When certiorari is denied, but a Justice indicates they would have granted one or more issues, I will list, by Justice, the issues that Justice would have granted. If you have filed or opposed a petition for certiorari review, please tell me and I will include the issues and eventual outcome in the blog. To see the issues for which each Justice would have granted review, click HERE.
For more information about Petitions for Certiorari, please see my article published in the June 2007 issues of The Colorado Lawyer. Jason Astle, Tips for Effective Petitions for Certiorari, 36 Colo. Law. 6, 63 (2007).
Click HERE for a link the Orders to Show Cause issued by the Colorado Supreme Court pursuant to CAR 21.
The following explains the Court’s internal process for determining the cases for which certiorari review will be granted. This has been copied from the Colorado Supreme Court Protocols Page:
Based on the briefs and issues raised and the guidelines set forth in C.A.R. 49, the staff attorney to the Chief Justice separates out approximately half of the certiorari petitions for circulation and decision without preparation of a certiorari memorandum. Each Justice reviews the Court of Appeals decision (whether published or not published), together with the certiorari petition and any response thereto, and may request preparation of a certiorari memorandum before a vote is taken. The Justices vote on “non-memo cert.” petitions by means of vote sheets maintained in the Clerk’s Office.
The other certiorari petitions and those extracted from non-memo consideration by any Justice are delivered in random rotation by the Clerk to the seven chambers. The assigned Justice in turn assigns a law clerk to prepare a certiorari memorandum on the case. The assigned Justice reviews the certiorari petition, any response thereto, and the memorandum, makes any desired change to the memorandum, and circulates the memorandum and the Court of Appeals opinion to the other six Justices, noting on the face of the memorandum the recommendation of the assigned Justice regarding which issues, if any, should be taken on certiorari.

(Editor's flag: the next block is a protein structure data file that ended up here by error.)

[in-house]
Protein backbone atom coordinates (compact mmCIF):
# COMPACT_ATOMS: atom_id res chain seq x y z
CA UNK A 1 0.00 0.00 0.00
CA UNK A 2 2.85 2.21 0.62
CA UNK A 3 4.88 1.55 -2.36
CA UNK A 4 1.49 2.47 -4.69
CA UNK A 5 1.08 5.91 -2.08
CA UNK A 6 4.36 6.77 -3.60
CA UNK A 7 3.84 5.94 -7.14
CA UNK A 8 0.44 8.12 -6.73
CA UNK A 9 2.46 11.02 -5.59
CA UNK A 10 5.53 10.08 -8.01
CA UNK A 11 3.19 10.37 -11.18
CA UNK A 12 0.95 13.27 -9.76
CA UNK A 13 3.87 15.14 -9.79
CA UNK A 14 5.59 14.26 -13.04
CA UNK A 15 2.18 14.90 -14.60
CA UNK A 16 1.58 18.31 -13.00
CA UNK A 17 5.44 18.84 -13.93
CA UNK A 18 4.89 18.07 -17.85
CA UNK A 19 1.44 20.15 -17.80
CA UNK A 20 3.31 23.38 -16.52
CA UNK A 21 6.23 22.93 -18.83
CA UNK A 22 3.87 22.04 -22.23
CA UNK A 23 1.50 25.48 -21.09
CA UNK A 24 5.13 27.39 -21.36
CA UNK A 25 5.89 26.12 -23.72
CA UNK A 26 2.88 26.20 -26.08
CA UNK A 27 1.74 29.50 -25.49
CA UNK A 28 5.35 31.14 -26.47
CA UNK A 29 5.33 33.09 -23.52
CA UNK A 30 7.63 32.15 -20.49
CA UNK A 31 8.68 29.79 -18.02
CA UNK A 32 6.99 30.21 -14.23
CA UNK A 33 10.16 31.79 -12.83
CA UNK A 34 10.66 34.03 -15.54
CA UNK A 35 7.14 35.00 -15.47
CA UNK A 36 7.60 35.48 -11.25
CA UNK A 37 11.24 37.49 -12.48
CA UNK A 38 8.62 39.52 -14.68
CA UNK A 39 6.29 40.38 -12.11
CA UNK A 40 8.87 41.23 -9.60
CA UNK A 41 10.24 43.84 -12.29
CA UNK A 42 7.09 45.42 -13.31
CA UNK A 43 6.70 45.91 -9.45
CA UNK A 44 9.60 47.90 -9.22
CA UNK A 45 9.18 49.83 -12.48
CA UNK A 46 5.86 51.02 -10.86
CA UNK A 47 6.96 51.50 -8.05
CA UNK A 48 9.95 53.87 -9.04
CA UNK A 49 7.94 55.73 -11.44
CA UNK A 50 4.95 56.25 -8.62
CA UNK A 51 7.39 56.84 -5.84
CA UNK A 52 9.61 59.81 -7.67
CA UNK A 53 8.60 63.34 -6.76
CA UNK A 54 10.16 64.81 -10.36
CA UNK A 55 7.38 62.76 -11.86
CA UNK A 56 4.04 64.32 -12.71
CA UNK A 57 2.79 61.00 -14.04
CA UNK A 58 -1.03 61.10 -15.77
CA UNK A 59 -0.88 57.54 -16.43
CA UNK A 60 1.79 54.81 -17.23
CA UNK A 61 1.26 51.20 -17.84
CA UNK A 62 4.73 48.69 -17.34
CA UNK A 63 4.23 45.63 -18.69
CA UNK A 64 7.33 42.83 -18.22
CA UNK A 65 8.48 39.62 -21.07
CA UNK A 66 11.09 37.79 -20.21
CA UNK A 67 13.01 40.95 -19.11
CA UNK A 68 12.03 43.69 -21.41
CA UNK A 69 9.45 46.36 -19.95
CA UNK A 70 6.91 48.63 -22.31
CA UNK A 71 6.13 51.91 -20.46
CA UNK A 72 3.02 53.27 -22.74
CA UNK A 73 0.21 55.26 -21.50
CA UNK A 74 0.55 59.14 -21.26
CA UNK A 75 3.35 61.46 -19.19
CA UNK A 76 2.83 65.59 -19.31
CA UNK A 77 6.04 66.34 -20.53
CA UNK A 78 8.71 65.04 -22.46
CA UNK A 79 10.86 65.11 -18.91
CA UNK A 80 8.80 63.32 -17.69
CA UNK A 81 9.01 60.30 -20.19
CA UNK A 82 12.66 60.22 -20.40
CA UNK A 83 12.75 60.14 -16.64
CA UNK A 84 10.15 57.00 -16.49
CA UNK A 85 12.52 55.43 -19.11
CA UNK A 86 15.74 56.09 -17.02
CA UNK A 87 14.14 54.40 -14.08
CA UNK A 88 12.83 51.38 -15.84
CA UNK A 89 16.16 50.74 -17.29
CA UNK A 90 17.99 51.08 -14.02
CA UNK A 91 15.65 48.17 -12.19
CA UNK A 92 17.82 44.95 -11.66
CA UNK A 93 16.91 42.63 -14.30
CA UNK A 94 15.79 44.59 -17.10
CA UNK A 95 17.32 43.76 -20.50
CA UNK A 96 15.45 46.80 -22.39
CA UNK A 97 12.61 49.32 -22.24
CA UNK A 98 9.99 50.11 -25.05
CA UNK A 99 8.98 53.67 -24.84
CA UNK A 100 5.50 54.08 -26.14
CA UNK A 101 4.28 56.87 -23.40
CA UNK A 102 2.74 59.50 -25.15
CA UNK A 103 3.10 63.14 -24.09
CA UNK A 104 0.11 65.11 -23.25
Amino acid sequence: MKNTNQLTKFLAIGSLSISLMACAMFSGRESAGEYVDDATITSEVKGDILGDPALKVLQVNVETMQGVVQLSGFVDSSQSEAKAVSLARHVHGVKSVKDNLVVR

Votes of three Justices are required to grant any issue by way of certiorari. When certiorari is granted on one or more issues in a case, the certiorari memorandum usually serves as the bench memorandum for oral argument. Pending certiorari petitions are decided at the weekly Thursday decisional conference, except during July and August when each Justice’s vote is entered on a written vote sheet kept in the Clerk’s Office.
Ad Hoc Conferences on Original Petitions
Original petitions under C.A.R. 21 are assigned to each of the seven chambers in rotation by the Clerk of the Court, Christopher Ryan. The assigned Justice reports on the matter, with his or her recommendation, at the regular Thursday decisional conference, by internal e-mail communication to all of the other justices, or a Justice may call an in person ad hoc conference of the Court if the petition merits immediate action. At least four Justices must agree in order to [issue] a rule to show cause in an original proceeding under C.A.R. 21. An individual Justice may issue a short-term stay or other temporary order pending the Court’s decision on the petition.